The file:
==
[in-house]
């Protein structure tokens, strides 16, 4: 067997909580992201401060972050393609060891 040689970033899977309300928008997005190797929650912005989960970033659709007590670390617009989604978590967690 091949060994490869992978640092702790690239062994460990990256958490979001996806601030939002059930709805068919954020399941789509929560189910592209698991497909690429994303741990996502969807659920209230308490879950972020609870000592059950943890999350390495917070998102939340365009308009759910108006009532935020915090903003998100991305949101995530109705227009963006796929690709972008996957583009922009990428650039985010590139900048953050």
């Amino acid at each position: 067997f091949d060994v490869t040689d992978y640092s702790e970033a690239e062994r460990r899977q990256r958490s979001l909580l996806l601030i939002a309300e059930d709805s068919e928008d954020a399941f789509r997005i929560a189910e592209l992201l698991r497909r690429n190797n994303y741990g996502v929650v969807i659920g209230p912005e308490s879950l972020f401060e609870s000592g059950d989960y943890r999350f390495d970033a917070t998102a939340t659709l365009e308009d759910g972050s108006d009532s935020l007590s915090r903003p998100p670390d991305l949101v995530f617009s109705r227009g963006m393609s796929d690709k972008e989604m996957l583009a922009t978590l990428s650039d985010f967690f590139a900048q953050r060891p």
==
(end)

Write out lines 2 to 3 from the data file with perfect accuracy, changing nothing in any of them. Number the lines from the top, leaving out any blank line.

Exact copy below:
């Protein structure tokens, strides 16, 4: 067997909580992201401060972050393609060891 040689970033899977309300928008997005190797929650912005989960970033659709007590670390617009989604978590967690 091949060994490869992978640092702790690239062994460990990256958490979001996806601030939002059930709805068919954020399941789509929560189910592209698991497909690429994303741990996502969807659920209230308490879950972020609870000592059950943890999350390495917070998102939340365009308009759910108006009532935020915090903003998100991305949101995530109705227009963006796929690709972008996957583009922009990428650039985010590139900048953050």
């Amino acid at each position: 067997f091949d060994v490869t040689d992978y640092s702790e970033a690239e062994r460990r899977q990256r958490s979001l909580l996806l601030i939002a309300e059930d709805s068919e928008d954020a399941f789509r997005i929560a189910e592209l992201l698991r497909r690429n190797n994303y741990g996502v929650v969807i659920g209230p912005e308490s879950l972020f401060e609870s000592g059950d989960y943890r999350f390495d970033a917070t998102a939340t659709l365009e308009d759910g972050s108006d009532s935020l007590s915090r903003p998100p670390d991305l949101v995530f617009s109705r227009g963006m393609s796929d690709k972008e989604m996957l583009a922009t978590l990428s650039d985010f967690f590139a900048q953050r060891p």